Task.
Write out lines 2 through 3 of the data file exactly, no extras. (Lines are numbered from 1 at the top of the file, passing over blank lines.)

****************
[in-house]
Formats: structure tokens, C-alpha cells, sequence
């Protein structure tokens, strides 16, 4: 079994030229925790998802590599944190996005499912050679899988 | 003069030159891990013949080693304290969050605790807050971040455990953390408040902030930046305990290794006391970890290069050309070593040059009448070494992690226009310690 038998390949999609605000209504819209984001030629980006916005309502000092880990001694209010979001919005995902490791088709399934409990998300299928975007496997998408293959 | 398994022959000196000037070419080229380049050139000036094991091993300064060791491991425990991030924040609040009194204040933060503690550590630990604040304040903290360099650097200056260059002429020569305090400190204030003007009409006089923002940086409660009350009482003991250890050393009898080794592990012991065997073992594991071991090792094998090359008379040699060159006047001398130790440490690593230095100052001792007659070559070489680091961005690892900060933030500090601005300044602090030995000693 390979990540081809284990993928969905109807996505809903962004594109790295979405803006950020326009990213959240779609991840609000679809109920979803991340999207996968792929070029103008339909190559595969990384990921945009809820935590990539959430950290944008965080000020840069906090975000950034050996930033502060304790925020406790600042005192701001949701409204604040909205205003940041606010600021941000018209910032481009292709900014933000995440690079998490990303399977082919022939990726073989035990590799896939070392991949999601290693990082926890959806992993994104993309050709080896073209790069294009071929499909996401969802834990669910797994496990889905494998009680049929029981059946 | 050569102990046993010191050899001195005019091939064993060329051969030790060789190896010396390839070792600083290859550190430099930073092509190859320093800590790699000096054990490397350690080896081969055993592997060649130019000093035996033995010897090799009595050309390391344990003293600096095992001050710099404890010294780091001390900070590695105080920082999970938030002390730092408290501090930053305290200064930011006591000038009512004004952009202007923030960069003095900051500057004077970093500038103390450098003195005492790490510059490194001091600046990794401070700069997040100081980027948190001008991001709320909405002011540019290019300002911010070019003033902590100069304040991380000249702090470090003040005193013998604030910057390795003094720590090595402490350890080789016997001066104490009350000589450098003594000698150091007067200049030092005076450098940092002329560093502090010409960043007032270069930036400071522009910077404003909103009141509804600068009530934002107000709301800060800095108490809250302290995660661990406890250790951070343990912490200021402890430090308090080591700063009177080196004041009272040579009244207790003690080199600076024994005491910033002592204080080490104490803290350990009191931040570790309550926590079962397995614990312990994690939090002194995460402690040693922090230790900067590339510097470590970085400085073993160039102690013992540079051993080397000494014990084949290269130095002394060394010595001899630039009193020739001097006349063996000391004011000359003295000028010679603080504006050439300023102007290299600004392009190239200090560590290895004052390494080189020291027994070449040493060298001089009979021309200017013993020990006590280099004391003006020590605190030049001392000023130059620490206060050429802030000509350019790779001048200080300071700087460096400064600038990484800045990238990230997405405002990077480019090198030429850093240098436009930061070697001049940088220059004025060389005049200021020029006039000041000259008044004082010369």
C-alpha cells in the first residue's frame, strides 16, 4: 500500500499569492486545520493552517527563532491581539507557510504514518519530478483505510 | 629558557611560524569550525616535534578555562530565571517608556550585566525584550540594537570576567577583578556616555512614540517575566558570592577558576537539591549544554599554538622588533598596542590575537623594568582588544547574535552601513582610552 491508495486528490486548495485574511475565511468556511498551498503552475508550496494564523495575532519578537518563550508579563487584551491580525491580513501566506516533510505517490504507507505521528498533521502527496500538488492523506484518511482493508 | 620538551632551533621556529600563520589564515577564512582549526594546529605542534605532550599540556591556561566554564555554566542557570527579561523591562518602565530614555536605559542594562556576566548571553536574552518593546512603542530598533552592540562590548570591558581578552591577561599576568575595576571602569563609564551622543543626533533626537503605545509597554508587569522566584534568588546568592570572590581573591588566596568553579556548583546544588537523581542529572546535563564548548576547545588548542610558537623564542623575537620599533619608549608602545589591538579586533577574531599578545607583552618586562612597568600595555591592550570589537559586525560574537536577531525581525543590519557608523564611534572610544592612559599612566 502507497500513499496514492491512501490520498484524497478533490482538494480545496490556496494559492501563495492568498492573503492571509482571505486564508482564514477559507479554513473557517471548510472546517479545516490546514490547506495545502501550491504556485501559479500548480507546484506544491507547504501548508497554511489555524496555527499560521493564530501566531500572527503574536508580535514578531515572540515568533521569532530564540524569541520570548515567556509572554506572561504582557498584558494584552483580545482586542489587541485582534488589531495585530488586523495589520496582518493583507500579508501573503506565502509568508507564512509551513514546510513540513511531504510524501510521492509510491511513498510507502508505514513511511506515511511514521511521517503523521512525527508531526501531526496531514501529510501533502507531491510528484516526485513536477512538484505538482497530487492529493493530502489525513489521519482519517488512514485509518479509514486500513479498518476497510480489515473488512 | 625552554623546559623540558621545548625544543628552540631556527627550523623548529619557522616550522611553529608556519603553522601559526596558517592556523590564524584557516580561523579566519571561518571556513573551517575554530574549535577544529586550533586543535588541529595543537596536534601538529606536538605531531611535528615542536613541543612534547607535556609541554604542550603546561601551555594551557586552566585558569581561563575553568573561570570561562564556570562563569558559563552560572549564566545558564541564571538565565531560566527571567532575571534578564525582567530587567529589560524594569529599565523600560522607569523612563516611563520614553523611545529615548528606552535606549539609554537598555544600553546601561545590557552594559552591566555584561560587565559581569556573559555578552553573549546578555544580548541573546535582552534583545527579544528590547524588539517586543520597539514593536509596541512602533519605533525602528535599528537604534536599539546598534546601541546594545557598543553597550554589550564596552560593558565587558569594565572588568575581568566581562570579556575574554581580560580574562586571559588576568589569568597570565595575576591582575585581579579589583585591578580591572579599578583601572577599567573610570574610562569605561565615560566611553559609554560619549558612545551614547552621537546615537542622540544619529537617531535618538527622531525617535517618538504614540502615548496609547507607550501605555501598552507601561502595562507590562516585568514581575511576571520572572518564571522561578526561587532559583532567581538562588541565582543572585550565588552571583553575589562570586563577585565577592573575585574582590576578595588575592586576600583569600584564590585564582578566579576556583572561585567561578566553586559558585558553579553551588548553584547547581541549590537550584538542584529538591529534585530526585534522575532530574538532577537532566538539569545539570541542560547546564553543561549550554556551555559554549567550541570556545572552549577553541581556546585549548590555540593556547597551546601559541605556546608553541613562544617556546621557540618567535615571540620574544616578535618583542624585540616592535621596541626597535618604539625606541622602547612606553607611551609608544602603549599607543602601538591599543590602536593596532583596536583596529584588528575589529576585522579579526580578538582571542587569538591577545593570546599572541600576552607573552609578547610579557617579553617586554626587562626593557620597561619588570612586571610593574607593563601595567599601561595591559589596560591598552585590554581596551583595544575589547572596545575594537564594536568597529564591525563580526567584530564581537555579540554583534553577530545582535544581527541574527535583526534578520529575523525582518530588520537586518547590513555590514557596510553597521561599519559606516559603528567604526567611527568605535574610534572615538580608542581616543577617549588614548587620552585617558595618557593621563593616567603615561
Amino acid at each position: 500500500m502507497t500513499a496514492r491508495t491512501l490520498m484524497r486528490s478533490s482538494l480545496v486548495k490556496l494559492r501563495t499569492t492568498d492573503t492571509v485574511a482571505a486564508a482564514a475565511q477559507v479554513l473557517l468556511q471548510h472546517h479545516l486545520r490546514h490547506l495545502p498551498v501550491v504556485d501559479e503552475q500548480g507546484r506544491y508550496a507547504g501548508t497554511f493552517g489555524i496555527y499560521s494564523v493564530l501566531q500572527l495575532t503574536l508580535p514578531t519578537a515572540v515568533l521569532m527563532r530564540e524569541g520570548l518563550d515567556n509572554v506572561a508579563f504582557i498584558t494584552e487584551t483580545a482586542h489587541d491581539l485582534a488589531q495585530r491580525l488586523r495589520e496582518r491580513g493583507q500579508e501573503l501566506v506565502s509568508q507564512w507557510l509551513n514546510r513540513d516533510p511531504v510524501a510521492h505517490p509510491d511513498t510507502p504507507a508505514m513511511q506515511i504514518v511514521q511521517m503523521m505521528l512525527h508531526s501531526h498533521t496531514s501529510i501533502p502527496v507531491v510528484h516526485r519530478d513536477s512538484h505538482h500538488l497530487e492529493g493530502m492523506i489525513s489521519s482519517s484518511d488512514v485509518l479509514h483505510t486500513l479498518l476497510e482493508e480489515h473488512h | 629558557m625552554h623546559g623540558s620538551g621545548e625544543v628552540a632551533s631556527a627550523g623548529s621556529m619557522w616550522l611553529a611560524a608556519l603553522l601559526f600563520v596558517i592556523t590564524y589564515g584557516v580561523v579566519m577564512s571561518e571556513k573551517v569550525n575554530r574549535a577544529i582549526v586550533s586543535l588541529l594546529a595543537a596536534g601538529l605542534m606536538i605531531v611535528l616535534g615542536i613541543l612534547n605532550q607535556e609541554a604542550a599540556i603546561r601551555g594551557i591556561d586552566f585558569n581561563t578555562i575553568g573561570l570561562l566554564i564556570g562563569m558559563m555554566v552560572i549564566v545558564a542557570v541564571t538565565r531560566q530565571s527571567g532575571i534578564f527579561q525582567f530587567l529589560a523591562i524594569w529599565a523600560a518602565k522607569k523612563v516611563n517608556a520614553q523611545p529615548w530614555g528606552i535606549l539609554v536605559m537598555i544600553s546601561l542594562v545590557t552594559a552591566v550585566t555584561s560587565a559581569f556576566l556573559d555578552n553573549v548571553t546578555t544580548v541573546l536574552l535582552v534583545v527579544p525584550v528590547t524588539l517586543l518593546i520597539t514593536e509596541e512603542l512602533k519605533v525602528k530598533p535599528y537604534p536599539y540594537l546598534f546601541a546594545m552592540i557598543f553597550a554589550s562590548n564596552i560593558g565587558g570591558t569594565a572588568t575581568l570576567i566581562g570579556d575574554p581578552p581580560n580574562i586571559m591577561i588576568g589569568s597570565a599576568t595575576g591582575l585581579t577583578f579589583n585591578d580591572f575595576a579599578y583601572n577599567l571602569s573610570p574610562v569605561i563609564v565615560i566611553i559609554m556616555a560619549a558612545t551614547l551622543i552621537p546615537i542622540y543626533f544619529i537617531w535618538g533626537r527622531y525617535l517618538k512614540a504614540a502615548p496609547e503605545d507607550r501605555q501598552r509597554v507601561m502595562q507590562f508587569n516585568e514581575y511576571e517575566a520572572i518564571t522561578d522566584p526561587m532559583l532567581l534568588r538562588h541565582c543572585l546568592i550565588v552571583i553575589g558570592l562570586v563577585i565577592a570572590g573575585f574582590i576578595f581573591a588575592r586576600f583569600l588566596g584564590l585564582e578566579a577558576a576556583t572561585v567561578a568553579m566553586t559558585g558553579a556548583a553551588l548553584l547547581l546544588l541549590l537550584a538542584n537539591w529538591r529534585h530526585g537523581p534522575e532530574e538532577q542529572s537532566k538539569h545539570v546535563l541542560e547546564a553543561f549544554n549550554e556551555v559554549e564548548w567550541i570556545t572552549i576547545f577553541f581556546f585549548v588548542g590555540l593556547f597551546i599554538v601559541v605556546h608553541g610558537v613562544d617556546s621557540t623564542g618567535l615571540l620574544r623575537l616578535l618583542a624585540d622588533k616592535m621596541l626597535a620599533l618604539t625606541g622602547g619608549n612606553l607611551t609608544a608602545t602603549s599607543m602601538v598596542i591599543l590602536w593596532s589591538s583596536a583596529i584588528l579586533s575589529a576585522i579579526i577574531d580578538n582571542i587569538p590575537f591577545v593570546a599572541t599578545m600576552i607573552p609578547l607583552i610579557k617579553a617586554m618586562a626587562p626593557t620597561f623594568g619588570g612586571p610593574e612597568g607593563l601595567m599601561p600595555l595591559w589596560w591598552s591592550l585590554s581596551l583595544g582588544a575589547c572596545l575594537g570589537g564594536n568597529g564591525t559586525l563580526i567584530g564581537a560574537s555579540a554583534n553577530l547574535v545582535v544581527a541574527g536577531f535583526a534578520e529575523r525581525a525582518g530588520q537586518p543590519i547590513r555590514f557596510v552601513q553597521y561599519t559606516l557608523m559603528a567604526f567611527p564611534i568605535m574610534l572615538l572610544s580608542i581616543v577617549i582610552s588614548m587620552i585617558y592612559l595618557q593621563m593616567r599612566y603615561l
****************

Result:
Formats: structure tokens, C-alpha cells, sequence
């Protein structure tokens, strides 16, 4: 079994030229925790998802590599944190996005499912050679899988 | 003069030159891990013949080693304290969050605790807050971040455990953390408040902030930046305990290794006391970890290069050309070593040059009448070494992690226009310690 038998390949999609605000209504819209984001030629980006916005309502000092880990001694209010979001919005995902490791088709399934409990998300299928975007496997998408293959 | 398994022959000196000037070419080229380049050139000036094991091993300064060791491991425990991030924040609040009194204040933060503690550590630990604040304040903290360099650097200056260059002429020569305090400190204030003007009409006089923002940086409660009350009482003991250890050393009898080794592990012991065997073992594991071991090792094998090359008379040699060159006047001398130790440490690593230095100052001792007659070559070489680091961005690892900060933030500090601005300044602090030995000693 390979990540081809284990993928969905109807996505809903962004594109790295979405803006950020326009990213959240779609991840609000679809109920979803991340999207996968792929070029103008339909190559595969990384990921945009809820935590990539959430950290944008965080000020840069906090975000950034050996930033502060304790925020406790600042005192701001949701409204604040909205205003940041606010600021941000018209910032481009292709900014933000995440690079998490990303399977082919022939990726073989035990590799896939070392991949999601290693990082926890959806992993994104993309050709080896073209790069294009071929499909996401969802834990669910797994496990889905494998009680049929029981059946 | 050569102990046993010191050899001195005019091939064993060329051969030790060789190896010396390839070792600083290859550190430099930073092509190859320093800590790699000096054990490397350690080896081969055993592997060649130019000093035996033995010897090799009595050309390391344990003293600096095992001050710099404890010294780091001390900070590695105080920082999970938030002390730092408290501090930053305290200064930011006591000038009512004004952009202007923030960069003095900051500057004077970093500038103390450098003195005492790490510059490194001091600046990794401070700069997040100081980027948190001008991001709320909405002011540019290019300002911010070019003033902590100069304040991380000249702090470090003040005193013998604030910057390795003094720590090595402490350890080789016997001066104490009350000589450098003594000698150091007067200049030092005076450098940092002329560093502090010409960043007032270069930036400071522009910077404003909103009141509804600068009530934002107000709301800060800095108490809250302290995660661990406890250790951070343990912490200021402890430090308090080591700063009177080196004041009272040579009244207790003690080199600076024994005491910033002592204080080490104490803290350990009191931040570790309550926590079962397995614990312990994690939090002194995460402690040693922090230790900067590339510097470590970085400085073993160039102690013992540079051993080397000494014990084949290269130095002394060394010595001899630039009193020739001097006349063996000391004011000359003295000028010679603080504006050439300023102007290299600004392009190239200090560590290895004052390494080189020291027994070449040493060298001089009979021309200017013993020990006590280099004391003006020590605190030049001392000023130059620490206060050429802030000509350019790779001048200080300071700087460096400064600038990484800045990238990230997405405002990077480019090198030429850093240098436009930061070697001049940088220059004025060389005049200021020029006039000041000259008044004082010369």